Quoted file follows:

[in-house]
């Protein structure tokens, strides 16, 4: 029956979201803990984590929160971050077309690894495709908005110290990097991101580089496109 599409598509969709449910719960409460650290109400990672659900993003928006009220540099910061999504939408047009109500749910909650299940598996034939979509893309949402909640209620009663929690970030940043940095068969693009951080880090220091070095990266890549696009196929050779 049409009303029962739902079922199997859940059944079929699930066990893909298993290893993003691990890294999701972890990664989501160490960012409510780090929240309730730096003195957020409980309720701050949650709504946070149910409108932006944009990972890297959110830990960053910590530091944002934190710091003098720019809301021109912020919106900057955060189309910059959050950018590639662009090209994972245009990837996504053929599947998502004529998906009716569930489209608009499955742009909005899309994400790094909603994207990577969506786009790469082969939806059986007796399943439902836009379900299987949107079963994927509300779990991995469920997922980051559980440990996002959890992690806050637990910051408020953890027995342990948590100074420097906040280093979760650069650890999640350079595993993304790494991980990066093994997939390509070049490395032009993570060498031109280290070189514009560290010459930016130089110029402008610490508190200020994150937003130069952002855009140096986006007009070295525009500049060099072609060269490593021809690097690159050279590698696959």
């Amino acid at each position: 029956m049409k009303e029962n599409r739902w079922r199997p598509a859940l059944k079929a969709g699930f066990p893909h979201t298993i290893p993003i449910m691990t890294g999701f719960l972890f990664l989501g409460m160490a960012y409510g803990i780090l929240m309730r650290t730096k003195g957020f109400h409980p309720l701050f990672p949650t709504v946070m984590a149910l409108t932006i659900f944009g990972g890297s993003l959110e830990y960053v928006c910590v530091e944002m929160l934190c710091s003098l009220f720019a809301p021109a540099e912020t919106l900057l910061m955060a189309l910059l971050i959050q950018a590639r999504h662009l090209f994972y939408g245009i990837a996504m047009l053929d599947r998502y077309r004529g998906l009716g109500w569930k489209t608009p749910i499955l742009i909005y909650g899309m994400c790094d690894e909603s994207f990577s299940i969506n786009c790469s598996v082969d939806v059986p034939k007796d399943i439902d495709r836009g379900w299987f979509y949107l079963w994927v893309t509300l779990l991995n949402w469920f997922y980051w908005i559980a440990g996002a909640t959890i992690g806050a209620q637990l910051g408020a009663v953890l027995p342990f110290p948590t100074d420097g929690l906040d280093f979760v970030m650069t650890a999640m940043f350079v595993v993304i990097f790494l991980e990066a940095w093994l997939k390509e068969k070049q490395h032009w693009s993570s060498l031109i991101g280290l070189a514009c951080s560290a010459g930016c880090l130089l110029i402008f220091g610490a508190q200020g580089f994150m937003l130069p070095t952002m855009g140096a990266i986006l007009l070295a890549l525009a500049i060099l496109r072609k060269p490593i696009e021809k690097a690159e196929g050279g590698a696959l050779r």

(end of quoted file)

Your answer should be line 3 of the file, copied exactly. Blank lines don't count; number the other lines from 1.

């Amino acid at each position: 029956m049409k009303e029962n599409r739902w079922r199997p598509a859940l059944k079929a969709g699930f066990p893909h979201t298993i290893p993003i449910m691990t890294g999701f719960l972890f990664l989501g409460m160490a960012y409510g803990i780090l929240m309730r650290t730096k003195g957020f109400h409980p309720l701050f990672p949650t709504v946070m984590a149910l409108t932006i659900f944009g990972g890297s993003l959110e830990y960053v928006c910590v530091e944002m929160l934190c710091s003098l009220f720019a809301p021109a540099e912020t919106l900057l910061m955060a189309l910059l971050i959050q950018a590639r999504h662009l090209f994972y939408g245009i990837a996504m047009l053929d599947r998502y077309r004529g998906l009716g109500w569930k489209t608009p749910i499955l742009i909005y909650g899309m994400c790094d690894e909603s994207f990577s299940i969506n786009c790469s598996v082969d939806v059986p034939k007796d399943i439902d495709r836009g379900w299987f979509y949107l079963w994927v893309t509300l779990l991995n949402w469920f997922y980051w908005i559980a440990g996002a909640t959890i992690g806050a209620q637990l910051g408020a009663v953890l027995p342990f110290p948590t100074d420097g929690l906040d280093f979760v970030m650069t650890a999640m940043f350079v595993v993304i990097f790494l991980e990066a940095w093994l997939k390509e068969k070049q490395h032009w693009s993570s060498l031109i991101g280290l070189a514009c951080s560290a010459g930016c880090l130089l110029i402008f220091g610490a508190q200020g580089f994150m937003l130069p070095t952002m855009g140096a990266i986006l007009l070295a890549l525009a500049i060099l496109r072609k060269p490593i696009e021809k690097a690159e196929g050279g590698a696959l050779r």